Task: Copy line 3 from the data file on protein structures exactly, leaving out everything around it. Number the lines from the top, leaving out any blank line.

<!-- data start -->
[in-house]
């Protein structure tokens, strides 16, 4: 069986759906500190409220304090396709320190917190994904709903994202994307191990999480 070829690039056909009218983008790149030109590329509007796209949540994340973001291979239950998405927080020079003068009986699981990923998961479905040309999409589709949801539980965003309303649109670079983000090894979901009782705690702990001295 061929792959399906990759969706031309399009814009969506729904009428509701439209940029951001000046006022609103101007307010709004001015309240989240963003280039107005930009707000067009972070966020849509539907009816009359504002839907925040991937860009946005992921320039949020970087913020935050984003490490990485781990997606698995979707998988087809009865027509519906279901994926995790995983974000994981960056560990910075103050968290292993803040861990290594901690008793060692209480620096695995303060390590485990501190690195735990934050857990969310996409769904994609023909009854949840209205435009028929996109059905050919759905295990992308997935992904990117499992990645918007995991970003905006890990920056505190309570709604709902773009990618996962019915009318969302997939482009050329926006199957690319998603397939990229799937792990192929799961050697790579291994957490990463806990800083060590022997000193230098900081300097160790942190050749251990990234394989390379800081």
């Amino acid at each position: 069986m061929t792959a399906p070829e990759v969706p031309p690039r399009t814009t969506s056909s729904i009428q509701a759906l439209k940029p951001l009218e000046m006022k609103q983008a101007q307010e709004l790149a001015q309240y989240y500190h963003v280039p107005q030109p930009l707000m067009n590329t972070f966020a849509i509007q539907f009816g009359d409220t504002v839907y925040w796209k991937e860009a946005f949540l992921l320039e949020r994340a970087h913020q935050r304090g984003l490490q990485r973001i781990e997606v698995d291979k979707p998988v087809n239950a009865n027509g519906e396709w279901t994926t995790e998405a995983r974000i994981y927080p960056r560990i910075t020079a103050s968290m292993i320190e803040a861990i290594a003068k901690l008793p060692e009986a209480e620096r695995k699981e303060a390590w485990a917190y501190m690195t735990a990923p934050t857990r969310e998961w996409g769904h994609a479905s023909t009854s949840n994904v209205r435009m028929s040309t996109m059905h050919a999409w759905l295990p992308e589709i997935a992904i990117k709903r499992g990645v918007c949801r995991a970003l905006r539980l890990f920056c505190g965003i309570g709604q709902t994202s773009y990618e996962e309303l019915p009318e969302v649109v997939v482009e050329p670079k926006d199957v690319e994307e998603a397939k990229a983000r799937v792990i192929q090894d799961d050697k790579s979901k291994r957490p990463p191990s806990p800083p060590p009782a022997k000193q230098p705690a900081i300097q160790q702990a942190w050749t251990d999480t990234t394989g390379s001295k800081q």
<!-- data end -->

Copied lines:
């Amino acid at each position: 069986m061929t792959a399906p070829e990759v969706p031309p690039r399009t814009t969506s056909s729904i009428q509701a759906l439209k940029p951001l009218e000046m006022k609103q983008a101007q307010e709004l790149a001015q309240y989240y500190h963003v280039p107005q030109p930009l707000m067009n590329t972070f966020a849509i509007q539907f009816g009359d409220t504002v839907y925040w796209k991937e860009a946005f949540l992921l320039e949020r994340a970087h913020q935050r304090g984003l490490q990485r973001i781990e997606v698995d291979k979707p998988v087809n239950a009865n027509g519906e396709w279901t994926t995790e998405a995983r974000i994981y927080p960056r560990i910075t020079a103050s968290m292993i320190e803040a861990i290594a003068k901690l008793p060692e009986a209480e620096r695995k699981e303060a390590w485990a917190y501190m690195t735990a990923p934050t857990r969310e998961w996409g769904h994609a479905s023909t009854s949840n994904v209205r435009m028929s040309t996109m059905h050919a999409w759905l295990p992308e589709i997935a992904i990117k709903r499992g990645v918007c949801r995991a970003l905006r539980l890990f920056c505190g965003i309570g709604q709902t994202s773009y990618e996962e309303l019915p009318e969302v649109v997939v482009e050329p670079k926006d199957v690319e994307e998603a397939k990229a983000r799937v792990i192929q090894d799961d050697k790579s979901k291994r957490p990463p191990s806990p800083p060590p009782a022997k000193q230098p705690a900081i300097q160790q702990a942190w050749t251990d999480t990234t394989g390379s001295k800081q």